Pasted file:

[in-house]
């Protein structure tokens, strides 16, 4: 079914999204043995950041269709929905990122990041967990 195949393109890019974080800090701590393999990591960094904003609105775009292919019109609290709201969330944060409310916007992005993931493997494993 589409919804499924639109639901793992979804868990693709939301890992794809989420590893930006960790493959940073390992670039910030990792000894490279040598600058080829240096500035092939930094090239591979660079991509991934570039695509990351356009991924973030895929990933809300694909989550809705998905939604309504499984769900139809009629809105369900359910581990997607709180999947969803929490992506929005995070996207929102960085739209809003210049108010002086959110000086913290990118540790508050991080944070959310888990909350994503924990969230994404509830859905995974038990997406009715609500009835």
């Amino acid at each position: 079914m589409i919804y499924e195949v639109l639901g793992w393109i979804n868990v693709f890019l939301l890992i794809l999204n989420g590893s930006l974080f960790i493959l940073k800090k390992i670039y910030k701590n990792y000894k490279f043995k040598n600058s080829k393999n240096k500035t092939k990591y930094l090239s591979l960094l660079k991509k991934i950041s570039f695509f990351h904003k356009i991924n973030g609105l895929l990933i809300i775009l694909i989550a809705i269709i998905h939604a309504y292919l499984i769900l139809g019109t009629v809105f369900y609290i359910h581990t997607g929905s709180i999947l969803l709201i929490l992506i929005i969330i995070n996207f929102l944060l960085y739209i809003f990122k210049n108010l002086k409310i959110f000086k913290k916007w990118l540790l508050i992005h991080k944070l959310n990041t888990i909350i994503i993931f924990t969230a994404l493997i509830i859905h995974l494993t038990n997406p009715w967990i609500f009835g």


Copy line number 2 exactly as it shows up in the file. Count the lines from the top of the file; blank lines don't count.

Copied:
């Protein structure tokens, strides 16, 4: 079914999204043995950041269709929905990122990041967990 195949393109890019974080800090701590393999990591960094904003609105775009292919019109609290709201969330944060409310916007992005993931493997494993 589409919804499924639109639901793992979804868990693709939301890992794809989420590893930006960790493959940073390992670039910030990792000894490279040598600058080829240096500035092939930094090239591979660079991509991934570039695509990351356009991924973030895929990933809300694909989550809705998905939604309504499984769900139809009629809105369900359910581990997607709180999947969803929490992506929005995070996207929102960085739209809003210049108010002086959110000086913290990118540790508050991080944070959310888990909350994503924990969230994404509830859905995974038990997406009715609500009835």